SYDNEY (Reuters) - Sydney’s two main rectangular stadiums, the Olympic Stadium and Sydney Football Stadium, are to be demolished and rebuilt at a cost of around A$2 billion ($1.53 billion), the New South Wales government announced on Friday.
The 80,000-seater Olympic Stadium was built as the main venue for the 2000 Summer Games in the populous west of the city, while the 44,000-capacity SFS was constructed in 1988 in the wealthier east.
The Olympic Stadium will be replaced by a 75,000-seater structure, possibly with a roof, at a cost of A$1.5 billion starting in 2019, with the construction of the new SFS getting underway next year and scheduled for completion by 2021.
The move to redevelop both stadiums has been heavily criticised by Sydney mayor Clover Moore, who accused the local government of blowing out the budget to pander to the influential Sydney Cricket Ground Trust, which owns the SFS.
The new SFS will have two modes, a 30,000-seat “club” layout with a screen masking the top tier of seats which would be removed to allow 15,000 more fans to watch marquee football and rugby matches.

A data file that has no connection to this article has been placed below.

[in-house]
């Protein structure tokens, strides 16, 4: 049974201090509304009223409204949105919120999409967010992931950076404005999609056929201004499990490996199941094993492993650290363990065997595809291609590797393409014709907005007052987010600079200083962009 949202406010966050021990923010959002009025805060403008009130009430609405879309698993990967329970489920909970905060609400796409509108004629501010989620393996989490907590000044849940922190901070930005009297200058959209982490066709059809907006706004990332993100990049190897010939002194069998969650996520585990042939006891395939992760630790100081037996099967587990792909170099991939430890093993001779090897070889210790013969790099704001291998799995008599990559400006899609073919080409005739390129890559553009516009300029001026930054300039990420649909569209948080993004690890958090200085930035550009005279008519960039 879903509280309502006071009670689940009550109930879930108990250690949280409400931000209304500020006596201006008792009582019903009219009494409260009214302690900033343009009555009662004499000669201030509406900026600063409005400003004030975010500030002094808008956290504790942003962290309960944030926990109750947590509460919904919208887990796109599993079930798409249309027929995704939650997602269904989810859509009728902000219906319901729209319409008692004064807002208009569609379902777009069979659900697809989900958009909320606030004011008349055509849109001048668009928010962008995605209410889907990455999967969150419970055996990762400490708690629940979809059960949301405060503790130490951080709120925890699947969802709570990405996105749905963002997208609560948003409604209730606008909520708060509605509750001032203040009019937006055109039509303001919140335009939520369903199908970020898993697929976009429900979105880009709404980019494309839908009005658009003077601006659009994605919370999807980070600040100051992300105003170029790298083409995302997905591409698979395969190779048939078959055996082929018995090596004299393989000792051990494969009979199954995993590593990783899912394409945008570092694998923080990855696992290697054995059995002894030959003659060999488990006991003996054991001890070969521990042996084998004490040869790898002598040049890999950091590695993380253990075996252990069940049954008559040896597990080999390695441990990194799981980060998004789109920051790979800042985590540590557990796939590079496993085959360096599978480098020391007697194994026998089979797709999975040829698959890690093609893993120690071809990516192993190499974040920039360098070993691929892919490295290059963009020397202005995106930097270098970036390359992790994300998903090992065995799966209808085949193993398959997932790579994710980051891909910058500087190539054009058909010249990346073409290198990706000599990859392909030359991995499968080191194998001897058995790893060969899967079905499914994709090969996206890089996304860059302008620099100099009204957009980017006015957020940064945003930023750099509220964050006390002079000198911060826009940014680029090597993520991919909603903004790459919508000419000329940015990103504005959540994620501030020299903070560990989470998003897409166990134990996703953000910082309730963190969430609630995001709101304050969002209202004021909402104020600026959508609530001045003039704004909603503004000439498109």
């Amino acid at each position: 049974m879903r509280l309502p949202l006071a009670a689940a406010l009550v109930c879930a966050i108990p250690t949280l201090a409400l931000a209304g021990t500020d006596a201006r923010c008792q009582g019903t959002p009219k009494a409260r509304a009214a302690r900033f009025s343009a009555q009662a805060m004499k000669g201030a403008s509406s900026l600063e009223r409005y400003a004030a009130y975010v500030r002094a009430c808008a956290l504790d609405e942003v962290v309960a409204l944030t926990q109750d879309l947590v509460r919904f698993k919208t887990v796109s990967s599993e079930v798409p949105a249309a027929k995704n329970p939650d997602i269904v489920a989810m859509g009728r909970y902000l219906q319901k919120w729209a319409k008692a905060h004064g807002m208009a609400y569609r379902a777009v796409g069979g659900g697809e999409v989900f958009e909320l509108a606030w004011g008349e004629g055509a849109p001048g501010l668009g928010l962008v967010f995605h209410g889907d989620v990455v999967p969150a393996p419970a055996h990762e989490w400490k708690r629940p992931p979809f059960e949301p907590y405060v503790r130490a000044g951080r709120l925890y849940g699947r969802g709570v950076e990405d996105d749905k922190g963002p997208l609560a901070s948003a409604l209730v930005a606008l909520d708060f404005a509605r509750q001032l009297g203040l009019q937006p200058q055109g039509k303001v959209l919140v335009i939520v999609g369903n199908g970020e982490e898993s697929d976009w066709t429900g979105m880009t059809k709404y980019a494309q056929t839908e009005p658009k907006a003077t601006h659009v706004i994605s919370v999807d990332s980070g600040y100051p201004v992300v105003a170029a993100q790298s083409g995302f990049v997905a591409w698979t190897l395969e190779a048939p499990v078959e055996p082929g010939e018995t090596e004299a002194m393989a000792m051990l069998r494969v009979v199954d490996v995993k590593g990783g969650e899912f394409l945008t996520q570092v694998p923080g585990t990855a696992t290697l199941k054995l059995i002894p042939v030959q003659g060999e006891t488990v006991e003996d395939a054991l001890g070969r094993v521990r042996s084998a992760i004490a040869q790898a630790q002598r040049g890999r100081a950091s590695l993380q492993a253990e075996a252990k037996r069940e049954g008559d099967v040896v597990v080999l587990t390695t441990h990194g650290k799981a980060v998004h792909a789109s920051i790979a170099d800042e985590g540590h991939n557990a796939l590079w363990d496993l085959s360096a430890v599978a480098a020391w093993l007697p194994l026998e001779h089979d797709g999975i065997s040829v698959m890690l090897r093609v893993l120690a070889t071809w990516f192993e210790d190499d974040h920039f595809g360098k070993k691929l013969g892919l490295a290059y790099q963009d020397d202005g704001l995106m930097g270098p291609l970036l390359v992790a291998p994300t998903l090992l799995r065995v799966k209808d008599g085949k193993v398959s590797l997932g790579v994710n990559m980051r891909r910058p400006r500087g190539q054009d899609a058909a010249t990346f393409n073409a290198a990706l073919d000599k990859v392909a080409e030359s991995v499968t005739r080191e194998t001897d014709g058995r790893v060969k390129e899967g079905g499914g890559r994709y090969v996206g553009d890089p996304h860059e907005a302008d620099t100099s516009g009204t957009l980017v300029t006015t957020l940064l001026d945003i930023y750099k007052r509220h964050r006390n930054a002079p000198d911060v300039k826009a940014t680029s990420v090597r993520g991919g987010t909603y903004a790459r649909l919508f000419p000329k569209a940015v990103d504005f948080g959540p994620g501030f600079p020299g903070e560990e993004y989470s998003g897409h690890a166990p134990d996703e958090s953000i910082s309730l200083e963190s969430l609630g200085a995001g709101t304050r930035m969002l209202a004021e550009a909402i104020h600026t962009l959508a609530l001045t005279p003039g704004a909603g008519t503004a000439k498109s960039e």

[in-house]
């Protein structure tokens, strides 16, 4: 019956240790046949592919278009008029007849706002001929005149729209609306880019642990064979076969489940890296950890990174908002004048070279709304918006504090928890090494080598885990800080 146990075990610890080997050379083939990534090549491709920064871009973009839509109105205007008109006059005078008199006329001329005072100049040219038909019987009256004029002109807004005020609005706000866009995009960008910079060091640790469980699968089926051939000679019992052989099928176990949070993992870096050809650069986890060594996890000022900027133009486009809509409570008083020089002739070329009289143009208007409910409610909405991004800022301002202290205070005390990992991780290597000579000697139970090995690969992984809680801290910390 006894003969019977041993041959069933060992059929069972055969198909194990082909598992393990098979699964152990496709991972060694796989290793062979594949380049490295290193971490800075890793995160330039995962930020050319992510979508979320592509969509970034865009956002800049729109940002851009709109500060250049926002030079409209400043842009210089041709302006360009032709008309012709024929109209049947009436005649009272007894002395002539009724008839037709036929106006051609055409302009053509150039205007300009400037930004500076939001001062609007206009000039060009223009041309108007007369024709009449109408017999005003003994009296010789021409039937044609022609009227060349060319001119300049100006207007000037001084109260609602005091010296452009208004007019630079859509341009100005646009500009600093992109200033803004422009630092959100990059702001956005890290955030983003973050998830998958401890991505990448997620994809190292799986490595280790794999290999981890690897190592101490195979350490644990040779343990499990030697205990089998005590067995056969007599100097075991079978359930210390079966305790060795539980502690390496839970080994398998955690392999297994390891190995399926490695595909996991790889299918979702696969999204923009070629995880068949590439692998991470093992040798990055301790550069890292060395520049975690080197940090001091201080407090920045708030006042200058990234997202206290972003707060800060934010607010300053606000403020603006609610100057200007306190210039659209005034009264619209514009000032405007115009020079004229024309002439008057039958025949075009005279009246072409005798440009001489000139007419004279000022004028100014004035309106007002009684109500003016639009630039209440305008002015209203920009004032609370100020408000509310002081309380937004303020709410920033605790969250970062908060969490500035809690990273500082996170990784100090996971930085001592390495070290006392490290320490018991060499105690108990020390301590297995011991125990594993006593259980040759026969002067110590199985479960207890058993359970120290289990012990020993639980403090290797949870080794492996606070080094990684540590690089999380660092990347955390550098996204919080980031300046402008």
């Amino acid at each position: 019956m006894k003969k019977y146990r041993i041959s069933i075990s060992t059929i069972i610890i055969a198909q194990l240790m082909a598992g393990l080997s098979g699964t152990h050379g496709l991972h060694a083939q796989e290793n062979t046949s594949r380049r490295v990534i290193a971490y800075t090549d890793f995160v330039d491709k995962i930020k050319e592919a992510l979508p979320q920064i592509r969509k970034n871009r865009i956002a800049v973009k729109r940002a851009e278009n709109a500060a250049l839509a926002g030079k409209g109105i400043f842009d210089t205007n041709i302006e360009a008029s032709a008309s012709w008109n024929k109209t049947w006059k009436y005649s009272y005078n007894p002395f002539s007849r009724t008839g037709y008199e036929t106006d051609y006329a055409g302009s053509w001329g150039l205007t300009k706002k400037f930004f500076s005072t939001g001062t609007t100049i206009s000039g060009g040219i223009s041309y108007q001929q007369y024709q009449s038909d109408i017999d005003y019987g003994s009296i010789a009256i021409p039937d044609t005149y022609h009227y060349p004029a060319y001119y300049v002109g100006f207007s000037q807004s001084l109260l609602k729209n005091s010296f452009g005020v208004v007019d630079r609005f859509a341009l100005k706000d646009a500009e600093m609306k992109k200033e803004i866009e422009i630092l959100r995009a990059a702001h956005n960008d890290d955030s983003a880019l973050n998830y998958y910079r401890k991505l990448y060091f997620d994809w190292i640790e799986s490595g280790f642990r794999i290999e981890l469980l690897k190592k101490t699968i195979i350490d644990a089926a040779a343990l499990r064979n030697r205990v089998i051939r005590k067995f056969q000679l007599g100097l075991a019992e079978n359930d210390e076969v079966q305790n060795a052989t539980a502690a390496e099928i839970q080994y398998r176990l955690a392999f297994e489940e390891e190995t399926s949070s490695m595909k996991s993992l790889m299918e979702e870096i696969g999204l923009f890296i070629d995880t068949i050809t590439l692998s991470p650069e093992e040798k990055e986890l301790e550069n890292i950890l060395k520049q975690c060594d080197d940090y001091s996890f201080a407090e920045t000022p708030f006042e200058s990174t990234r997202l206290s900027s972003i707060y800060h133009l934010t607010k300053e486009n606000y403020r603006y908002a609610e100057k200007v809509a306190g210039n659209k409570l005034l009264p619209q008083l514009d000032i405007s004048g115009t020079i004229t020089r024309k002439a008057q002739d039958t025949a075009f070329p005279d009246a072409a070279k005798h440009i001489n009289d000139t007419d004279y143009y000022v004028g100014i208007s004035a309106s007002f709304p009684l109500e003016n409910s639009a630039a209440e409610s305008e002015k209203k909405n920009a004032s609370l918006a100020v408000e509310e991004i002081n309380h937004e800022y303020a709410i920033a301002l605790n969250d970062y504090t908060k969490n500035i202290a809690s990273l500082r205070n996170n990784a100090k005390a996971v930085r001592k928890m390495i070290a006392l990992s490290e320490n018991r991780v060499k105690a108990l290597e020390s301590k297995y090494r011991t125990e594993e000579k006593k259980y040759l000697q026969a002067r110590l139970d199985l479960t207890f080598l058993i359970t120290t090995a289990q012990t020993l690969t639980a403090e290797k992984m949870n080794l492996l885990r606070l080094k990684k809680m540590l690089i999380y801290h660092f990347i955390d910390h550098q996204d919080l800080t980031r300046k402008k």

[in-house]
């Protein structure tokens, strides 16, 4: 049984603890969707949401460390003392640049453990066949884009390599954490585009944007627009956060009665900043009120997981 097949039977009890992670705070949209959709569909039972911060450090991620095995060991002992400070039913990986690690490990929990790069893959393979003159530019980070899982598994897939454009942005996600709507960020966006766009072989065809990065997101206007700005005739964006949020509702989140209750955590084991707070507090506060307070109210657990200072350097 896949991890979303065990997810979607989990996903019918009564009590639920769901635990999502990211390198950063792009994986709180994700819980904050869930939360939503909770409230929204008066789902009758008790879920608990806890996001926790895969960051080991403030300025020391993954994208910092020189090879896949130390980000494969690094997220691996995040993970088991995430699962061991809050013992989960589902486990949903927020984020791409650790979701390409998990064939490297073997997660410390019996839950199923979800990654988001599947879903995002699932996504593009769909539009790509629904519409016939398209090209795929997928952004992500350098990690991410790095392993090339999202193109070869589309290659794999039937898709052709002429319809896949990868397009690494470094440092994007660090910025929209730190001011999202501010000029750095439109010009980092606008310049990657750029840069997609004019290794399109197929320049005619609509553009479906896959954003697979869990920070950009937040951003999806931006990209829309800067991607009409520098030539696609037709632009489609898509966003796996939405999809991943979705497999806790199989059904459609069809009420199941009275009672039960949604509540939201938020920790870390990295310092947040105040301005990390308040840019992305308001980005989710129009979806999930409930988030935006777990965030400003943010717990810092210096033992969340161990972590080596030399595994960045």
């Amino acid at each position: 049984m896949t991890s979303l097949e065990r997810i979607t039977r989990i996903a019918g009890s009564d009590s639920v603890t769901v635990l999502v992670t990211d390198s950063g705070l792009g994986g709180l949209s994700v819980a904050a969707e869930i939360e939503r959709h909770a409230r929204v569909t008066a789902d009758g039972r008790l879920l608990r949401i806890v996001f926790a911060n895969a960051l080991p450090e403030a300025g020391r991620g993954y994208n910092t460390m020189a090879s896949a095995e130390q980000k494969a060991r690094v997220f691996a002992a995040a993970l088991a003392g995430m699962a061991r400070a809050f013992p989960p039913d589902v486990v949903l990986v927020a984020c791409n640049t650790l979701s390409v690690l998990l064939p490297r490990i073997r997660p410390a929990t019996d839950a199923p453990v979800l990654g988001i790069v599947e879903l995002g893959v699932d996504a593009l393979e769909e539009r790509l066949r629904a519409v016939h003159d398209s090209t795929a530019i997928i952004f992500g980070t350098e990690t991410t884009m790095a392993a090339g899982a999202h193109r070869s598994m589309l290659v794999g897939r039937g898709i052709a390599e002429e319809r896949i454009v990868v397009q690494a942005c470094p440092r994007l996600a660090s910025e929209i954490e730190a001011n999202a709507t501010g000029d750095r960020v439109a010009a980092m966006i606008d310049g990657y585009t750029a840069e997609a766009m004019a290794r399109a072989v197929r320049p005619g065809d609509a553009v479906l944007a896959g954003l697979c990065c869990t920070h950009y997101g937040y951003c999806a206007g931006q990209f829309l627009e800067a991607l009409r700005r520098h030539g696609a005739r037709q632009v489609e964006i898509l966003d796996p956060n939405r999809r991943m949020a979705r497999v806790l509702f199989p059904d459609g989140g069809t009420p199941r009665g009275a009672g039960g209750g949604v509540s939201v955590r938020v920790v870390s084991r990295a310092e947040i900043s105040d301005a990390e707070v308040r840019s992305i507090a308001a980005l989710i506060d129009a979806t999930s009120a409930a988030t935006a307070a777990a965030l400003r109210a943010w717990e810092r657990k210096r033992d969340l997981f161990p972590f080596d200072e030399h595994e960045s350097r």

Rugby Australia chief Bill Pulver said that with a 30,000-seater stadium already under construction in Parramatta, two more state-of-the-art venues would only improve the country’s chances of attracting major international events.
“By 2022, Sydney will have three new world-class stadiums in action... ensuring the best possible experience for rugby fans and enabling us to bring the biggest rugby tournaments in the world to Australia,” he said.
“Crucially, it positions us well for future Rugby World Cup bids.”
Australia co-hosted the first Rugby World Cup in 1987 and were sole hosts in 2003, when the final was played at the Olympic Stadium.
Reporting by Nick Mulvenney; Editing by John O'Brien